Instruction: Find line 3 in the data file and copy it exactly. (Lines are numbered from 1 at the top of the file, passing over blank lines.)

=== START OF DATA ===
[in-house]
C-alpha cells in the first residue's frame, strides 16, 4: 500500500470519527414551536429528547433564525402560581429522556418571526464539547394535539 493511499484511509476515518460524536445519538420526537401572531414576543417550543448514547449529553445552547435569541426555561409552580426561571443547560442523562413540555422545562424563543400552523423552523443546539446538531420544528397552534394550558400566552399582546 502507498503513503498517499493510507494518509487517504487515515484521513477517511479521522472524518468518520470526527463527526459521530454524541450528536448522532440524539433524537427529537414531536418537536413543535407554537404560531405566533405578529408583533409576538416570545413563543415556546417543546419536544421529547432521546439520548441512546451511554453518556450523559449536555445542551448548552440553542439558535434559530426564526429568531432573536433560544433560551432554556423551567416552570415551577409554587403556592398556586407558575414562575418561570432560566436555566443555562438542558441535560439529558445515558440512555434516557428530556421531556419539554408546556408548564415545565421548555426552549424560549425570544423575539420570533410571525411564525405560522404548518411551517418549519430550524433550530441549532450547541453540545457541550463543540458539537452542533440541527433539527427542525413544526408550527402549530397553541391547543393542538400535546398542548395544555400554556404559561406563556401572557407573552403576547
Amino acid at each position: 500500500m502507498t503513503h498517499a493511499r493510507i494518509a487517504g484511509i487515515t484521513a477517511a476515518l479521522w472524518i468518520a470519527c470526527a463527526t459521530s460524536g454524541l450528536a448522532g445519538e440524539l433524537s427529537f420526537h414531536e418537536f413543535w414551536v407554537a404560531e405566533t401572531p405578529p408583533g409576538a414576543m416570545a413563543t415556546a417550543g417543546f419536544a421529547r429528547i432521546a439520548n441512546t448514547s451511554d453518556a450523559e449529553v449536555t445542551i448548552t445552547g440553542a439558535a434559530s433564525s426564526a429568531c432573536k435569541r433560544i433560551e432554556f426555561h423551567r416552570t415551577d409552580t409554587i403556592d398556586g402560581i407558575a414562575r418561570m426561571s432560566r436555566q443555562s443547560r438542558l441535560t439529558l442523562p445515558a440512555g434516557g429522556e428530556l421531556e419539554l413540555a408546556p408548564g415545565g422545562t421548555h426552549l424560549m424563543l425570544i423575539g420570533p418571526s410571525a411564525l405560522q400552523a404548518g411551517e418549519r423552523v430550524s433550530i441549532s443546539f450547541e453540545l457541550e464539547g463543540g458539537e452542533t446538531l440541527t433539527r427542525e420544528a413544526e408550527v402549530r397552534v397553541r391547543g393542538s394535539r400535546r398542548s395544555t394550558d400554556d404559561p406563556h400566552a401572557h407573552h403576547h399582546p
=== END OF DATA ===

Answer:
Amino acid at each position: 500500500m502507498t503513503h498517499a493511499r493510507i494518509a487517504g484511509i487515515t484521513a477517511a476515518l479521522w472524518i468518520a470519527c470526527a463527526t459521530s460524536g454524541l450528536a448522532g445519538e440524539l433524537s427529537f420526537h414531536e418537536f413543535w414551536v407554537a404560531e405566533t401572531p405578529p408583533g409576538a414576543m416570545a413563543t415556546a417550543g417543546f419536544a421529547r429528547i432521546a439520548n441512546t448514547s451511554d453518556a450523559e449529553v449536555t445542551i448548552t445552547g440553542a439558535a434559530s433564525s426564526a429568531c432573536k435569541r433560544i433560551e432554556f426555561h423551567r416552570t415551577d409552580t409554587i403556592d398556586g402560581i407558575a414562575r418561570m426561571s432560566r436555566q443555562s443547560r438542558l441535560t439529558l442523562p445515558a440512555g434516557g429522556e428530556l421531556e419539554l413540555a408546556p408548564g415545565g422545562t421548555h426552549l424560549m424563543l425570544i423575539g420570533p418571526s410571525a411564525l405560522q400552523a404548518g411551517e418549519r423552523v430550524s433550530i441549532s443546539f450547541e453540545l457541550e464539547g463543540g458539537e452542533t446538531l440541527t433539527r427542525e420544528a413544526e408550527v402549530r397552534v397553541r391547543g393542538s394535539r400535546r398542548s395544555t394550558d400554556d404559561p406563556h400566552a401572557h407573552h403576547h399582546p